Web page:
Why this Singapore smoker was fined $15,000
It seems tossing cigarette butts out apartment windows is more than just frowned upon in the Southeast Asian nation.
In Singapore, they take their litter seriously.
One man learned just how seriously after he was fined about $15,000 – a record amount – for throwing cigarette butts out of his apartment window, the country’s National Environment Agency told Reuters.
The smoker, who was caught on a surveillance camera, was reportedly slapped with a fine of 600 Singapore dollars for each of the 33 times he committed the offense. His 34th cigarette butt got him five hours of community service, meaning he will have to clean a public area while wearing a bright vest labeled, “Corrective Work Order,” the agency said.
Singapore has long been known for its strict laws governing cleanliness, order, and social behavior. While some see it as emblematic of an authoritarian approach, others say it's integral to an ethos of efficiency and discipline that has made Singapore – a nation a fraction of the size of the state of Delaware – a legitimate player in the world stage. Its GDP was estimated at more than $300 billion last year, and the nation was ranked second in the 2014 Index of Economic Freedom.
“Out of a malarial swamp, the tiny island at the southernmost tip of the Malay Peninsula gained independence from Britain in 1963 and, in one generation, transformed itself into a legendarily efficient place,” journalist Marc Jacobson wrote for National Geographic in 2010.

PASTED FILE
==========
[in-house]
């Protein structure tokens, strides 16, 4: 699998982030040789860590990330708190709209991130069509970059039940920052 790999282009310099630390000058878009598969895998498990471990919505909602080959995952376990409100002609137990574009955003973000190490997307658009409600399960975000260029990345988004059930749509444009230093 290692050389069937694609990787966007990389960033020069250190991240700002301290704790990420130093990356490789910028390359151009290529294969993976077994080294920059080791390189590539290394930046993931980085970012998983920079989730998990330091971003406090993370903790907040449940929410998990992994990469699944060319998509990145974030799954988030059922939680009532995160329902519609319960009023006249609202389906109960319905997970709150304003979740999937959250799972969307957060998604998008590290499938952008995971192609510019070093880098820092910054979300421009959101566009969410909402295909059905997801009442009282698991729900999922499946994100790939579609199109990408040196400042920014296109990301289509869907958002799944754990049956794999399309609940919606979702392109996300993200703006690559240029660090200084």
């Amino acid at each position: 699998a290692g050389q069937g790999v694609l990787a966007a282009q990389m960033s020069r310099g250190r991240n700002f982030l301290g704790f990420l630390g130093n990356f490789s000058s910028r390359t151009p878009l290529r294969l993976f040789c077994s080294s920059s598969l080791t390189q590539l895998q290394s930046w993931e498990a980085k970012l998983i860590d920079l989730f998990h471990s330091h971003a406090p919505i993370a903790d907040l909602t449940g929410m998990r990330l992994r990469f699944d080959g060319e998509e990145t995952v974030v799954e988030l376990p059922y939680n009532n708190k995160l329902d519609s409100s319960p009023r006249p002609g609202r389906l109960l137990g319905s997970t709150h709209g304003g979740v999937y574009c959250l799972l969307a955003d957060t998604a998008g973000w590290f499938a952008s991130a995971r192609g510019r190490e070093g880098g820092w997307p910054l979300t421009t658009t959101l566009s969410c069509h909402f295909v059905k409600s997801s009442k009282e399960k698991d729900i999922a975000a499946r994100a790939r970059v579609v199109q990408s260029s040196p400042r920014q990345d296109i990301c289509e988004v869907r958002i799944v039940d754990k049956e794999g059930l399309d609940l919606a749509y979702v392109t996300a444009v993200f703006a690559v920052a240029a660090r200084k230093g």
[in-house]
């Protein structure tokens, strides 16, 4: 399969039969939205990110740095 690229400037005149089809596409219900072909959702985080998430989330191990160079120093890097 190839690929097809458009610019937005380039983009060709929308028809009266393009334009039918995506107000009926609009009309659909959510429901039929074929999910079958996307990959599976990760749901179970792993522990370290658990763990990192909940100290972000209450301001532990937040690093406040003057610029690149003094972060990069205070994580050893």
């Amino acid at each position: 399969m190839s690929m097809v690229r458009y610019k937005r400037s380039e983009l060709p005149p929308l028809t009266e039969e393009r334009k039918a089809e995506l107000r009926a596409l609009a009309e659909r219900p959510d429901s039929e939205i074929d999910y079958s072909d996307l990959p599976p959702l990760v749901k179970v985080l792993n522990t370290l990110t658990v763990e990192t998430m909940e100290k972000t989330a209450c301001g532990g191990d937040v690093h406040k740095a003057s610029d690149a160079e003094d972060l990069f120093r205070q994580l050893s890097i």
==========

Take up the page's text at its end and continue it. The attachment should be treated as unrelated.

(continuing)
One of the country's colonial and signature forms of punishment is caning. This form of corporal punishment is not only legal but mandatory for vandalism offenses such as displaying banners, pamphlets, or flags on public property, and writing on public property. Penalties, which apply to foreign nationals and US citizens, can include fines of up to $2,000, up to 8 strokes of the cane, and prison, Business Insider reported.
Contrary to popular belief, the act of chewing gum is allowed in Singapore. But the sale, import, and manufacture of gum has been banned since 1992, after chewing gum stuck between commuter train doors caused delays in public transport. Smuggling gum into the country can rack up fines of up to 10,000 Singapore dollars or about $8,000, along with one year of jail time.
Police also have the authority to compel both residents and non-residents to random drug tests, which means drugs ingested even before entering the country could land a person in prison. The death penalty is mandatory for some narcotics offenses.
Spitting and jaywalking are also illegal and could lead to arrest, while eating, drinking, breastfeeding, and bringing animals on a commuter train each carry fines in the hundreds of dollars.
And punishment isn’t the only route the Singaporean government has taken to get to where it is today.
An initiative called “Spot the Conscientious Motorist,” launched in 2013, has traffic cops rewarding drivers with gas vouchers and plush toys for their good driving habits.
“Earlier, there were two pedestrians crossing and then suddenly someone riding a bicycle as well, and I let them go,” taxi driver Toh Teck Hui told Channel News Asia. “Then the traffic policeman stopped me. He said I had a good spirit."